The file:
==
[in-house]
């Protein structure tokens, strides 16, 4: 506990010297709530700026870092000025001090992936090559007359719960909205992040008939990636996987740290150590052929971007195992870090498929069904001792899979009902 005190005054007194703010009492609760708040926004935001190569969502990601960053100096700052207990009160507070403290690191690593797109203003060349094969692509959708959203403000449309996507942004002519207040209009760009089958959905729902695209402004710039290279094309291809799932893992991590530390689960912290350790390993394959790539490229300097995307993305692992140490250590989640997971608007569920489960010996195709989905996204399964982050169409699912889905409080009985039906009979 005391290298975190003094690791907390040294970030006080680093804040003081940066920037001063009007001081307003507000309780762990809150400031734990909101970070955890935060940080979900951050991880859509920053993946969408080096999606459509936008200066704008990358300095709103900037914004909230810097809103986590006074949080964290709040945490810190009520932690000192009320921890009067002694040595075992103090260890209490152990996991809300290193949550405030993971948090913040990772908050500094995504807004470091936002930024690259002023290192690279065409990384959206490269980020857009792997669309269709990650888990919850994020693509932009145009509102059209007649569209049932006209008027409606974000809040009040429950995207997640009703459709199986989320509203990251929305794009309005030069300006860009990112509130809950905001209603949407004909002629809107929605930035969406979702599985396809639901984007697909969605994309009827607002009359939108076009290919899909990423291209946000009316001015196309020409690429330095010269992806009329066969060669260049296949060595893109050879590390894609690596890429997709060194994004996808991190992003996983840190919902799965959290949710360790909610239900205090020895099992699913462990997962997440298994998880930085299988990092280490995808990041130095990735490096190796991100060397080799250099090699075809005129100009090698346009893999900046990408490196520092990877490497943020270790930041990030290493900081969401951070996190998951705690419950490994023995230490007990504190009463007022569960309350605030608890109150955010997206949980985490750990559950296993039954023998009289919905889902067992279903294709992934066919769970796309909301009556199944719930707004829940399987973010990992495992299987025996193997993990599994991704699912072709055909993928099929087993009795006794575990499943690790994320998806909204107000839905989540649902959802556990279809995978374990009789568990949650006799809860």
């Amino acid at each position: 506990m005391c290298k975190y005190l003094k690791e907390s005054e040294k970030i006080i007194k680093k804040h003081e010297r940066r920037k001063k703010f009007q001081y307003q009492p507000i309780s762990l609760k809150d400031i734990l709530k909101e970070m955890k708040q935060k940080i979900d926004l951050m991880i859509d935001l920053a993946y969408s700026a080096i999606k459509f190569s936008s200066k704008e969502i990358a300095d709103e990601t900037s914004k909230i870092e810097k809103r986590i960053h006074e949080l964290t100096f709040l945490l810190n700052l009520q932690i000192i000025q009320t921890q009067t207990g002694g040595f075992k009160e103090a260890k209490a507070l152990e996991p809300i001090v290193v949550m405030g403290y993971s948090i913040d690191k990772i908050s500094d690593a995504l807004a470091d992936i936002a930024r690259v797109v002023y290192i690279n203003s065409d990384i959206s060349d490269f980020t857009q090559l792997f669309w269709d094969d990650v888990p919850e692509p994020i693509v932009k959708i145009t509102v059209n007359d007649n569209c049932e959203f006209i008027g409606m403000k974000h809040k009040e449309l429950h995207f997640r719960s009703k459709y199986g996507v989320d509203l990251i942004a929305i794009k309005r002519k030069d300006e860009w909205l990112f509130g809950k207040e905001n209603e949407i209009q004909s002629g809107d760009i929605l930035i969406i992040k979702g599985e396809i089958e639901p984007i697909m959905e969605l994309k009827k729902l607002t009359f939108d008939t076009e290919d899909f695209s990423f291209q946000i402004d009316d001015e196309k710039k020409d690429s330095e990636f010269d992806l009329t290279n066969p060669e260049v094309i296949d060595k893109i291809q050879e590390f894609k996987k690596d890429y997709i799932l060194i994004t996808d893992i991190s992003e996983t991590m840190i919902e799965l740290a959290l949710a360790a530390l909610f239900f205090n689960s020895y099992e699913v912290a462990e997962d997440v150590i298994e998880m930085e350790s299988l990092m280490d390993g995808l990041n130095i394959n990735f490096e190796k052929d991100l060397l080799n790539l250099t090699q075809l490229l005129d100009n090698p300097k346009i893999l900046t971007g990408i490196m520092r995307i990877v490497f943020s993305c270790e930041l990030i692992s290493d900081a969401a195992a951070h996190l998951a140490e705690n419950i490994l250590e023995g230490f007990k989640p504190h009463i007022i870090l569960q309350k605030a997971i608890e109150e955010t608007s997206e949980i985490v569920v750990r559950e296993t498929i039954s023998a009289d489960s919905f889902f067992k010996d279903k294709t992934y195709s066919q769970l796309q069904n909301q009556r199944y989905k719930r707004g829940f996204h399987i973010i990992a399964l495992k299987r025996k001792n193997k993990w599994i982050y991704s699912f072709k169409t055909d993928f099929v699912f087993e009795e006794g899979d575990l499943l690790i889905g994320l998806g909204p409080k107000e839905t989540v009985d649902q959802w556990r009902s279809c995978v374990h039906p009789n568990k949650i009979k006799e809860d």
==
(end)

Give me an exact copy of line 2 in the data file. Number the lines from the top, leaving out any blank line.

């Protein structure tokens, strides 16, 4: 506990010297709530700026870092000025001090992936090559007359719960909205992040008939990636996987740290150590052929971007195992870090498929069904001792899979009902 005190005054007194703010009492609760708040926004935001190569969502990601960053100096700052207990009160507070403290690191690593797109203003060349094969692509959708959203403000449309996507942004002519207040209009760009089958959905729902695209402004710039290279094309291809799932893992991590530390689960912290350790390993394959790539490229300097995307993305692992140490250590989640997971608007569920489960010996195709989905996204399964982050169409699912889905409080009985039906009979 005391290298975190003094690791907390040294970030006080680093804040003081940066920037001063009007001081307003507000309780762990809150400031734990909101970070955890935060940080979900951050991880859509920053993946969408080096999606459509936008200066704008990358300095709103900037914004909230810097809103986590006074949080964290709040945490810190009520932690000192009320921890009067002694040595075992103090260890209490152990996991809300290193949550405030993971948090913040990772908050500094995504807004470091936002930024690259002023290192690279065409990384959206490269980020857009792997669309269709990650888990919850994020693509932009145009509102059209007649569209049932006209008027409606974000809040009040429950995207997640009703459709199986989320509203990251929305794009309005030069300006860009990112509130809950905001209603949407004909002629809107929605930035969406979702599985396809639901984007697909969605994309009827607002009359939108076009290919899909990423291209946000009316001015196309020409690429330095010269992806009329066969060669260049296949060595893109050879590390894609690596890429997709060194994004996808991190992003996983840190919902799965959290949710360790909610239900205090020895099992699913462990997962997440298994998880930085299988990092280490995808990041130095990735490096190796991100060397080799250099090699075809005129100009090698346009893999900046990408490196520092990877490497943020270790930041990030290493900081969401951070996190998951705690419950490994023995230490007990504190009463007022569960309350605030608890109150955010997206949980985490750990559950296993039954023998009289919905889902067992279903294709992934066919769970796309909301009556199944719930707004829940399987973010990992495992299987025996193997993990599994991704699912072709055909993928099929087993009795006794575990499943690790994320998806909204107000839905989540649902959802556990279809995978374990009789568990949650006799809860």